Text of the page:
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New York Law School ​in this program dr. Patten explains and provides practical examples of five purposes for research basic applied summative formative and action research while all are legitimate and important purposes for research basic and applied are most often used for thesis and dissertation research one of the important contextual considerations in engaging in research as a scholar practitioner is to understand the different purposes that inquiry conserved and that inquiry determines who the audience is what the standards are going to be for judging the quality of your work and as implications for how you conduct the inquiry because it determines the standards that you're going to attempt to meet as you do high-quality research different purposes serve different audiences and different needs and are judged according to different criteria so let's review what some of those purpose distinctions are so that you can position your work within a particular purpose and know what the audience and what the criteria are that come for that audience for judging the quality of your work I'm going to distinguish five different purposes and take you through the implications of those I think it's helpful to distinguish basic research which is aimed at how to understand the way the world works from applied research which is understanding a problem and the nature of that problem that's distinguished from what we call summative evaluation which is figuring out whether or not an intervention that's trying to solve a problem is working we distinct we stand from formative evaluation which is trying to improve that intervention aimed at solving a problem and we distinguish that from action research which is aimed at a very rapid response to a very immediate problem with quick turn around so five kinds of purposes contributing to basic knowledge about the world basic research understanding a problem which is applied research deciding if an intervention works which is summative evaluation deciding how to improve an intervention while we're doing it which is formative evaluation and solving a very specific problem in here and now which is action research research to take immediate action let's take an example and work through the implications of those purposes for both quantitative methods and qualitative methods because this is not a methodological distinction this is a purpose distinction you can use quantitative or qualitative methods to study any of these purposes and indeed you can use mixed methods to study any of these purposes so these are purpose distinctions basic research when you're doing basic research you're trying to understand how the world works so let's say that we're interested in the general field of addictions and we want to know as a basic researcher what's the nature of addiction how does it happen in the brain what physiological changes occur when a person isn't is addicted what are the patterns that lead them to get addicted we're simply studying addiction we're trying to come up with perhaps a theory of addiction or test a theory of addiction if people experience certain childhood patterns they're more likely to be addicted if they have certain genes they're more likely to be addicted but we're just understanding addiction now we want to move to applied research we see addiction is a problem and we want to understand the nature of the problem how does addiction affect people's lives what are they able to do and not able to do how is it effective relationships how does it affect their job how does it affect their skill how does it affect their decision-making what's the nature of the problem what happens in the workplace where people are addicted lets on Stan quantitatively how many people have a certain addicted addiction qualitatively how do people recognize their addiction do they recognize their addiction what helps people recognize their addiction what happens in an addiction system family system is an addicted system quantitative data may involve applying some family measurements that have been developed about family harmony family stability qualitative study of Applied Research would involve interviewing family members about how their family is affected by a person who's addicted alcohol or drugs but we're trying to understand the problem why do we want understand the problem well usually because we want to try to solve it in some way we want to fix it we want to do an intervention our most common form of intervention is a program a program that helps people overcome their addiction a chemical dependency treatment program a program for people who are addicted to pornography a sexual addiction program people who are addicted to food weight reduction programs let's take chemical dependency basic research tells us how the brain and the body and the mind responds to addictive behaviors applied research tells us how that addiction affects people's lives why it's a problem for society and for families now we've got an idea about a program a 12-step program or a behavior modification program and we want to see if that program works well now the purpose of that research is what we call summative evaluation summative evaluation takes its name from the idea of a summit or summing things up it's an overall judgment does this work does this particular model reduce people's addictions help them deal with their addictive behavior become sober stop eating badly stop looking at pornography or engaging in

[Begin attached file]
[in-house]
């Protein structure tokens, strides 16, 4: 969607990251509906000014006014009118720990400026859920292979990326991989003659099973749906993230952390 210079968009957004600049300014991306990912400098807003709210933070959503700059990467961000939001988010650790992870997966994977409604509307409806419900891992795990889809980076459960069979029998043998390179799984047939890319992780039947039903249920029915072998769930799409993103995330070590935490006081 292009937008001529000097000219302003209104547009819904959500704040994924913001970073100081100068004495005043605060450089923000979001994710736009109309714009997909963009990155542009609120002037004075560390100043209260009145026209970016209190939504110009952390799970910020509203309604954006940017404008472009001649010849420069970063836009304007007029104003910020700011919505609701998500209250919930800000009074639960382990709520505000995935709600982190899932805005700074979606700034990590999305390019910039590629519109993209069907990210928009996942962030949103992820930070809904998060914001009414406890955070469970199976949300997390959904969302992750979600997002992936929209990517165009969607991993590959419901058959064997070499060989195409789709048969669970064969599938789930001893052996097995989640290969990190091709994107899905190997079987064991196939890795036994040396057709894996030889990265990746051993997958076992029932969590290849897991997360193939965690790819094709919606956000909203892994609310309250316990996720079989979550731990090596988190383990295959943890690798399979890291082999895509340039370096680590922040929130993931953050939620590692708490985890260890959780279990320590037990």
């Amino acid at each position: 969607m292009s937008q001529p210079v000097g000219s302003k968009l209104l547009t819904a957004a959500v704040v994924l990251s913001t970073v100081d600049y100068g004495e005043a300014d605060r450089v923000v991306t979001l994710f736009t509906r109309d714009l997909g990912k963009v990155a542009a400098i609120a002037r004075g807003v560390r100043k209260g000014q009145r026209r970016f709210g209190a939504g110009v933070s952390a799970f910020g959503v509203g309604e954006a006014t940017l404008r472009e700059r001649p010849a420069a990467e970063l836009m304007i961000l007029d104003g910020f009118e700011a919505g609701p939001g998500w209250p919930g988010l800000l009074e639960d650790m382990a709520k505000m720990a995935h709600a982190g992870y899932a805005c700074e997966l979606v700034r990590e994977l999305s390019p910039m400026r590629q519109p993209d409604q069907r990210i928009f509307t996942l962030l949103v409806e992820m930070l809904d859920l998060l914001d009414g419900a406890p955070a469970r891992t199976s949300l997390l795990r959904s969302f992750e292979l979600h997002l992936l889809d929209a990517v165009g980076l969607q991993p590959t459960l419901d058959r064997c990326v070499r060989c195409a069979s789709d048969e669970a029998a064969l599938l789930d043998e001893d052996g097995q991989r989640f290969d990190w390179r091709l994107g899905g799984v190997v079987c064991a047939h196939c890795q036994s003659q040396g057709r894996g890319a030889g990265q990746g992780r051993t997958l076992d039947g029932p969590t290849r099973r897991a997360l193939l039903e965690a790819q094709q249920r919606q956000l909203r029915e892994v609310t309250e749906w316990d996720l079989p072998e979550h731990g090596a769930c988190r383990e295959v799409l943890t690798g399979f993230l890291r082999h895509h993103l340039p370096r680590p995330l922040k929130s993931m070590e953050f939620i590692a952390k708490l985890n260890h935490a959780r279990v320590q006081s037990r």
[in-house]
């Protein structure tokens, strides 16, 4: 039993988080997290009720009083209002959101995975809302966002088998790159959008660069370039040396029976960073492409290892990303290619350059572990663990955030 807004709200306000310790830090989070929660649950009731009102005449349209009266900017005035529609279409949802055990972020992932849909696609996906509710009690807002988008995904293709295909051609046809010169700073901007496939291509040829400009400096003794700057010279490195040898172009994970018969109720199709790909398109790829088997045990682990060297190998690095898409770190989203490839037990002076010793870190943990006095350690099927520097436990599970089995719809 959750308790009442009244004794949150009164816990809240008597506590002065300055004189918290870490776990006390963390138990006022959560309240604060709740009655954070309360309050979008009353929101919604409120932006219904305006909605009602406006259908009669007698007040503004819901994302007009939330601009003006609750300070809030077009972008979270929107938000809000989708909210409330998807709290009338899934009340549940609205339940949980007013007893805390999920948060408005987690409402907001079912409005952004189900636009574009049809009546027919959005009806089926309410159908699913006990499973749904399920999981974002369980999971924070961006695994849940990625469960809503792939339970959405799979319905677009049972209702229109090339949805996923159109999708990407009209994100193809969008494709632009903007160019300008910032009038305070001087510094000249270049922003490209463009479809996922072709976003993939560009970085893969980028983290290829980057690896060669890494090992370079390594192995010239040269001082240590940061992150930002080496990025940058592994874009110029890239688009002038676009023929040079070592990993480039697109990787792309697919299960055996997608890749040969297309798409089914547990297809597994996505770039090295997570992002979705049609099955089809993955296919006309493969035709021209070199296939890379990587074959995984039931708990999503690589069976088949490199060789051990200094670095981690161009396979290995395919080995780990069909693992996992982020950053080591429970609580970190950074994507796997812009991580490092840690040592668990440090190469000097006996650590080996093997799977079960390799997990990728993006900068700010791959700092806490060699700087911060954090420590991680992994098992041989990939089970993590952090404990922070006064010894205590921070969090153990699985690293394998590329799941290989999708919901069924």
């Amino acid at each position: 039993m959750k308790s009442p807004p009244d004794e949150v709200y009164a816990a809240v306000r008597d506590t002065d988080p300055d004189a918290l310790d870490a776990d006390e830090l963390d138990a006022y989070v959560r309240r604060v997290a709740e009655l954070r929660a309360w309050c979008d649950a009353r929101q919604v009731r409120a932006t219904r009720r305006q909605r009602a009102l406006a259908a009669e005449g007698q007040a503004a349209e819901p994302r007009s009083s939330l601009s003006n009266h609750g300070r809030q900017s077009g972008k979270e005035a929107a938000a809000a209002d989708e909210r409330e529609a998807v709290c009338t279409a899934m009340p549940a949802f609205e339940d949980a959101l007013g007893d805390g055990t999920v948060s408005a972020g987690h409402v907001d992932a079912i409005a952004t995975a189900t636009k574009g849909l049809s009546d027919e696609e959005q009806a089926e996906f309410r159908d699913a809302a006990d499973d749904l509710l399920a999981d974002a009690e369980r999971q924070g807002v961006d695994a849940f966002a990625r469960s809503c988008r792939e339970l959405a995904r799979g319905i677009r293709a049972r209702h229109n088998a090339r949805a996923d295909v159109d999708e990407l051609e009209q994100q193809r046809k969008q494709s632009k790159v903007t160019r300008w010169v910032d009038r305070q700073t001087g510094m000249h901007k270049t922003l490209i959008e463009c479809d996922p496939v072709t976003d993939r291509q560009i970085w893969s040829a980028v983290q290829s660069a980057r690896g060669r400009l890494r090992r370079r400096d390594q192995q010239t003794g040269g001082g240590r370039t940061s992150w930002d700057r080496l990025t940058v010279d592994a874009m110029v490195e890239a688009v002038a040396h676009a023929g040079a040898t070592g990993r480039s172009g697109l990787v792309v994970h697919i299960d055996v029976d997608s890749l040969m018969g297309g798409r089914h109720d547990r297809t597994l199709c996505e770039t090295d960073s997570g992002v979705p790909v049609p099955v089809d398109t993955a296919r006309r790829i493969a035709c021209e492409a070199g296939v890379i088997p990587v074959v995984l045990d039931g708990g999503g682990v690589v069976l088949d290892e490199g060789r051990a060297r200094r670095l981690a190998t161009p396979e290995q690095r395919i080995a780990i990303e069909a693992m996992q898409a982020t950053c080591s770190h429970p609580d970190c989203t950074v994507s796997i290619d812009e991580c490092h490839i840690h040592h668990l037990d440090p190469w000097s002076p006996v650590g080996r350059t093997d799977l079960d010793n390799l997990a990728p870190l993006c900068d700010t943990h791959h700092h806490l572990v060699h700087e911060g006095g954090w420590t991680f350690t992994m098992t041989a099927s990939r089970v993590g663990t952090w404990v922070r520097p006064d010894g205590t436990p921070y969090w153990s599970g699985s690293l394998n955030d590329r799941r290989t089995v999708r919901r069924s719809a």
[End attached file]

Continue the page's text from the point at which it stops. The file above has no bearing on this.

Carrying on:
sexually addicted behavior does it work on whatever the outcomes are fearing if you're studying the effectiveness of a model of an intervention of a program overall you're involved in summative evaluation and that purpose is to decide to continue the program to expand the program should government fund it should foundations fund it should insurers pay for because it's been demonstrated to be effective that summative evaluation now before you get the summative evaluation you want to be sure that you've worked out the bugs in that intervention first time you do a program second time you have a lot to learn you get feedback from the people going through the program they say well I don't like that that so much or let's add that piece I worked with a well-known chemical dependency program that has groups and as individual therapy they have things that people read they have a part of the program that helps people deal with their relationship with higher power helps them deal with each other they have a part where family members come in they have all these different components there's a lot to organize there's a lot to fit together formative evaluation is about how to fit those pieces together how to make them work what kind of readings do people like how often should family members come what should they do when they come to the program how do you facilitate people in the program interacting with each other what kind of facilitation skills are needed what helps people get through the program where are they likely to hit a wall how can we anticipate and help them anticipate you know about week 10 about day 10 you're going to hit a wall then we know that from looking lots of people here's how we can help you get through that wall that's formative evaluation it comes from the metaphor of clay a forming of making it better so formative evaluation is forming the model forming the intervention to give it ready for summative evaluation and the idea of the program itself came from Applied Research and understanding that problem came from basic research so where does action research fit in well action research is a way of solving a very specific problem so let's say we've got our addiction program or chemical dependency program and we notice that young people are dropping out middleaged people stay older people stay but young people really don't like this program we want to increase attendance of young people we quickly do a interviews with those young people why did you drop out what turns you off here try to solve that specific problem of dropout that gives you immediate action within the context of a here and now problem it's rapid turnaround you don't have a high level of proof you're not trying to do big-time science you're trying to get reasonable evidence people said this is why they're dropping out that seems to make sense here's what they suggest we could do about it solve the problem see if the solution works with formative evaluation you're primarily trying to help staff look at what they're doing to improve the program give them feedback because staff in a program can get in their own heads determined to do the model their way getting them feedback about what works and doesn't work from the perspective of people in the program helps them open up and they're going to apply their own criteria does this make sense do they believe in the data do they believe in your sample they're the users of formative evaluation with summative evaluation it's the people who fund programs the policymakers the government people who would decide whether or not to fund this foundation executives and program officers third-party payers they're going to look at that evidence and they're going to say are enough people getting helped to justify continuing to fund this program not everybody gets help no program works for everybody all the time so the criterion becomes how many people have to get helped at what level to call this an effective program with applied research you're primarily dealing with planners with program designers with policy makers who are trying to understand the problem better what really is this problem why do people get addicted how do the diction affect their lives and they're looking for the quality of evidence do you really understand the problem do you understand it in since terms do you understand it for this particular population let's say that that we've know a lot about the problem for white middle-class people well can we use that data on people of color can we use that people for black that data for black people can we use that data for young people because it's mostly middle-aged people and so they're going to say well I don't believe that data applies I want to deal with people of color who are poor and your data is all from middle-class people what's the problem for people of color you got to have a different kind of evidence you got to make sure your sample responds to them whether you're doing testing data that's quantitative or interviews that qualitative make sure that the sample is a relevant sample for the people who want to intervene with basic research you're trying to basically understand how the human being works or how the social group works and there again your primary audience is going to be scientists other researchers people who publish in refereed journals who have standards of what constitutes both within a quantitative experimental tradition and a qualitative tradition or a mixed-methods tradition high quality research within those traditions and you would be submitting articles to journals that publish basic research and that have standards of evidence now sampling becomes important there for example a great deal of psychology in perceptual psychology came from studying a very accessible population undergraduates in college and a lot of generalizations were made from studying undergraduates in college that said this is how human beings perceived the world so you may have come across one of the classic experiments where you take a freshman put them in a group with ten people and you

show them a long line and a short line and everybody in that group except this poor freshman has been told to say that the short line is really the long line and when you get around to that freshman who goes last that person will also say well the short line is the long eye their actual perception has been affected by group norms now when that research came out people said that's how human beings are but later on they did that research with older people and it turns out if you take an old person who's lived for a long time and you put them in a room with ten people who say a short line is a long line and then you get to them they say I don't know what's wrong with your glasses you people are crazy that short line is shorter and that long line is what you better go get your eyes looked at because I'm telling you that's not how it is it didn't generalize to that population that's not how human beings are that's how far Monali crazed 18 year olds are they perceived it because they really care about what other people think about them well that begins to formulate some basic knowledge about how human beings are that we can run through that cycle a comprehensive understanding of phenomenon and acting on the world as a scholar practitioner would put all of these parts together within a total field so that it's got a foundation of basic research this is how the world is this is the nature of the problem that we're interested in from applied research here are some programs models interventions that are trying to solve that problem and how they work here are ways that we've improved those programs and continue to improve them as new populations come along immigrant population people speak English as a second language who haven't been in this kind of program before how do we make it work for them and we watch for specific problems that need to be solved here and now they take a survey of them for quantitative data get client satisfaction do open-ended interviews these are not methodological distinctions they are purpose distinction and knowing the purpose of your research becomes really important to be able to do an inquiry as a scholar tech practitioner that actually meets that purpose you Finger Lakes Community College.